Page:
- Seal air leaks first. You may be losing a lot of conditioned air via openings between your home and attic that you might not be aware of. Before you add insulation, seal air leaks at the top of open stud walls and around your chimney and places where electrical or plumbing equipment goes through the ceiling.
- Install a radiant barrier. A radiant barrier consisting of a sprayed-on coating or thin reflective sheeting installed beneath your roof decking will reflect heat back into your house on cold days and block incoming solar heat from your attic on hot days.
- Choose the right insulation. Blown-in cellulose or fiberglass batts are both good choices for attic insulation. If you’re adding batts to existing insulation, be sure to use un-faced batts to avoid moisture problems.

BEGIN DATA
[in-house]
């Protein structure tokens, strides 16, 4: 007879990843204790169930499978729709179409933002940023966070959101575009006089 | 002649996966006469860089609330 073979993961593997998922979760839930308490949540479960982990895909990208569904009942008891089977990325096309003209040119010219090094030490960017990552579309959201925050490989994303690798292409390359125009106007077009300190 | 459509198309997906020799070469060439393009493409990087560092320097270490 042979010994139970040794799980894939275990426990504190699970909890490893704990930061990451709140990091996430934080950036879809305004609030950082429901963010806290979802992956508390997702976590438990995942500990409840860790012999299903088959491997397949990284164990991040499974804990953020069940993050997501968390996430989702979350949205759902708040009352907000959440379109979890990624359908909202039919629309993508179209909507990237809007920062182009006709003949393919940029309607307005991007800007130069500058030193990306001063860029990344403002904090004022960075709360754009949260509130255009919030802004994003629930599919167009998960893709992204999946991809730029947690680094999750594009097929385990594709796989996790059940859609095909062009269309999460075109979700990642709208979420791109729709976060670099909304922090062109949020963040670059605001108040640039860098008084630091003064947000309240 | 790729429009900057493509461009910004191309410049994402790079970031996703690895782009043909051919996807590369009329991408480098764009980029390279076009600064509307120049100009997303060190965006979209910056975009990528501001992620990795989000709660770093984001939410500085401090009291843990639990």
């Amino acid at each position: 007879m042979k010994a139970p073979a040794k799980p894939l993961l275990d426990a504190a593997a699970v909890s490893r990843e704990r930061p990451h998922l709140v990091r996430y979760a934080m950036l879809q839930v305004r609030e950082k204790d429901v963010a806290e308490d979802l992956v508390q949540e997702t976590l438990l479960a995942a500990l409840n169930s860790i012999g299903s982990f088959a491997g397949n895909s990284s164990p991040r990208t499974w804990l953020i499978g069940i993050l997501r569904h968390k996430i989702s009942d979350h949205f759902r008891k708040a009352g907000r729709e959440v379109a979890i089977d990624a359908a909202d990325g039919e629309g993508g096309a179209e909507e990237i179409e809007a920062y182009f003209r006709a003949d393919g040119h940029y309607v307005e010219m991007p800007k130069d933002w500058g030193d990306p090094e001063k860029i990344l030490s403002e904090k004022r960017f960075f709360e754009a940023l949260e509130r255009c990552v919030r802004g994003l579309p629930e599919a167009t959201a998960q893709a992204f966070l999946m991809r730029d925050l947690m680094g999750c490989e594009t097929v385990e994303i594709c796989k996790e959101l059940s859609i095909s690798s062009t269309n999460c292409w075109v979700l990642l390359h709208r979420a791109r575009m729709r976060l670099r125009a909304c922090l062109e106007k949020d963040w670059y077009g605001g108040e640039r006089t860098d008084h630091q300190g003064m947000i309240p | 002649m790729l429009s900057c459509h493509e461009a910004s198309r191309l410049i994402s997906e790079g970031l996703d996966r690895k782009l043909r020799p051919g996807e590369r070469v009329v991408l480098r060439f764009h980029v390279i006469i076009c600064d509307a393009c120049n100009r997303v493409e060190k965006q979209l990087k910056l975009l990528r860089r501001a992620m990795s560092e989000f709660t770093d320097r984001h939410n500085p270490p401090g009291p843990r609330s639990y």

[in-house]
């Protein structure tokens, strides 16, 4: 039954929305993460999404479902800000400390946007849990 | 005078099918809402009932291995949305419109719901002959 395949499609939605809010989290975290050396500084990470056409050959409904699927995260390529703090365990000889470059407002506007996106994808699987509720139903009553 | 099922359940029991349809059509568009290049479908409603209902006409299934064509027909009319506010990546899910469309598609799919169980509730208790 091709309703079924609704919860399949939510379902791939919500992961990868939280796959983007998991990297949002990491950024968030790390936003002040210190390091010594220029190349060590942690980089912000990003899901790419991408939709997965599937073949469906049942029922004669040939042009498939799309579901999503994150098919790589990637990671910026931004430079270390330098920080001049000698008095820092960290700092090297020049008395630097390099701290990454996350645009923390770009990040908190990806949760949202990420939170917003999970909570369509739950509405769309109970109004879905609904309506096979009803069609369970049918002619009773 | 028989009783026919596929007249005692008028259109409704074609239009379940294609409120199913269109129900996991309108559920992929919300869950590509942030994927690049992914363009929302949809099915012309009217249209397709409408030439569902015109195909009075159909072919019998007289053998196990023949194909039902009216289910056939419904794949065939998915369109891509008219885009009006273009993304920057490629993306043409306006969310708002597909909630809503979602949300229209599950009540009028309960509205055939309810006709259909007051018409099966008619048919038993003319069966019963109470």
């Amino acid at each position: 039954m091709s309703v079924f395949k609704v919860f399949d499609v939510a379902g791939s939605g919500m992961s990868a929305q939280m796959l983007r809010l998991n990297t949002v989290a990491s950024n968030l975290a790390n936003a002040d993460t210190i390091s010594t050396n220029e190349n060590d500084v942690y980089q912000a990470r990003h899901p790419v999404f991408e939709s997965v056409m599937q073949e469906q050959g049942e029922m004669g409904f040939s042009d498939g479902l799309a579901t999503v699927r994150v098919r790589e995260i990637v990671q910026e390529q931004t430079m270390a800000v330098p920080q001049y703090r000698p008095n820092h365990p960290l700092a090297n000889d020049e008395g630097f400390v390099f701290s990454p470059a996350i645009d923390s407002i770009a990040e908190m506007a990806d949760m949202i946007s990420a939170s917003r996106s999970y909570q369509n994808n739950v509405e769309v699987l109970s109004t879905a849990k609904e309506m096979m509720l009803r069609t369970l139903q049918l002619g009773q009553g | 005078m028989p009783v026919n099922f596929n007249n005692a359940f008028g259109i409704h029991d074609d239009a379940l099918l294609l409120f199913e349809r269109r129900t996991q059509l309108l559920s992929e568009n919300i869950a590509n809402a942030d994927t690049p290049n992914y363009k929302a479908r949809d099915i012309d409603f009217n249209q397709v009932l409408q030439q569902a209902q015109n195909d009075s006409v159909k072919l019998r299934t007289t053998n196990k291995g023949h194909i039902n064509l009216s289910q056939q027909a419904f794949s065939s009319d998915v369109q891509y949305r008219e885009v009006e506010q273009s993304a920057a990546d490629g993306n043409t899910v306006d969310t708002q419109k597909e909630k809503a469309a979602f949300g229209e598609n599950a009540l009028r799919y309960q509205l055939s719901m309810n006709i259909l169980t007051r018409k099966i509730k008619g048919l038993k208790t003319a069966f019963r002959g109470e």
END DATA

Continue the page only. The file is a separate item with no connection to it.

- Provide adequate ventilation. Be sure that fiberglass batts or blown-in cellulose insulation doesn’t block free circulation of air through your soffit vents and out of the ridge vents and gable vents. Good air circulation keeps your attic cooler on hot days and helps minimize humidity and prevent moisture damage to insulation and structural members.
- Avoid fire hazards. Be sure that insulation doesn’t block recessed lighting fixtures that generate high temperatures in your ceiling. Flashing and insulation that touches your chimney and other heat sources should not be flammable.
- Get professional help. Adding attic insulation is a job you can do yourself if you’re handy with tools, don’t mind working in cramped space and know what you’re doing, but it might make sense to hire an HVAC pro to do the work for you.
Adding attic insulation can be an effective way to increase your home’s energy efficiency. The Department of Energy (DOE) recommends that Winnsboro area homes have sufficient attic insulation to provide an R-value of 30 to 60. Adequate insulation that’s properly installed will keep your home more comfortable in every season. Consider the following factors as you plan ways to improve your attic insulation: